Everything you want to know about oral contraceptives, but were too scared to ask
Experts agree this is the most effective form of birth control available
Oral contraceptives are one of the greatest gifts of modern medicine. Housed in tiny birth control pills is the immeasurable boon of bodily autonomy, allowing women to conceive on their own terms – or not conceive at all. Over 139 million women and girls in India use modern methods of contraception. But birth control pills have a failure rate of just 6%, making them three times safer than condoms, according to a BBC article by economist Tim Harford. “When used perfectly, the failure rate drops to one twentieth of that.” That means fewer unplanned pregnancies, unsafe abortions and maternal deaths, not to mention astounding economic progress and sociopolitical clout.
Despite the obvious benefits, the much-touted side effects are probably uppermost in your mind. I was among the women who feared oral contraceptives. I’d heard it all. “I had so many side effects.” “You’ll gain so much weight!” “It gives you horrible acne, hair fall and mood swings.” These stories rattled me. As someone who already deals with many of these issues, I didn’t want to add fuel to a raging fire.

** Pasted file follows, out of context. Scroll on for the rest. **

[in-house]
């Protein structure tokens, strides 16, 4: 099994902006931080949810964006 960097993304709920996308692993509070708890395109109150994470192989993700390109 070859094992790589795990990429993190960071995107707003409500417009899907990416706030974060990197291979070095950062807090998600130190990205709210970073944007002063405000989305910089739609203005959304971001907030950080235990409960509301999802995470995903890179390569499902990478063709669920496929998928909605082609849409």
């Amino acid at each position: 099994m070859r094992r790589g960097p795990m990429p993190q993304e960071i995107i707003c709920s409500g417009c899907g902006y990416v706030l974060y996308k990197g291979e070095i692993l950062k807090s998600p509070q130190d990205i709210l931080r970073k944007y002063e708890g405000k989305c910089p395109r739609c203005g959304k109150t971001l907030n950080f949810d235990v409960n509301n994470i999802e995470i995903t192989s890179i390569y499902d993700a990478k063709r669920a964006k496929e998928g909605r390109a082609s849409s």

The experts I spoke to set about dismantling the fear factor surrounding oral contraceptives. Dr Nidhi Jha, fertility consultant, Southend Nova IVF Fertility, Delhi, explains that there are two types of contraceptive pills – steroidal and non-steroidal. You may have just shuddered after reading the word ‘steroid’ but they’re not as scary as they sound.
The steroidal pill is the most common, combined oral contraceptive. “Most oral contraceptives have a combination of two types of hormones like oestrogen and progestin (a form of progesterone). Both of these hormones may be naturally found in a woman’s body. There are different types of estrogens and progestins, that are given in combinations, but they all work in the same way,” adds Dr Pratima Thamke, consultant obstetrician and gynaecologist, Motherhood Hospital, Kharghar. The other less commonly prescribed one is the progesterone-only pill.
Jha explains that while they are preferred, there are conditions where steroidal pills cannot be prescribed. In those cases, there is another non-steroidal pill used, called centchroman (also known as ormeloxifene), like the Saheli contraceptive.
Steroidal pills require daily intake and “once the pill has been stopped, fertility may resume on an immediate basis,” adds Thamke.
The best part about Saheli, according to Jha, is that you take it twice a week and when the system is established, after about 12 weeks, the person can continue with taking the tablet once a week.
How do oral contraceptives work, exactly?
The two hormones work in different ways. Jha says that these hormones alter every step of the body’s mechanism to stop conception and egg fertilisation, starting from the prevention of ovulation, making the cervical mucus thick, changing the contractions of the fallopian tubes and uterus, to changing the endometrial lining at every level, preventing implantation.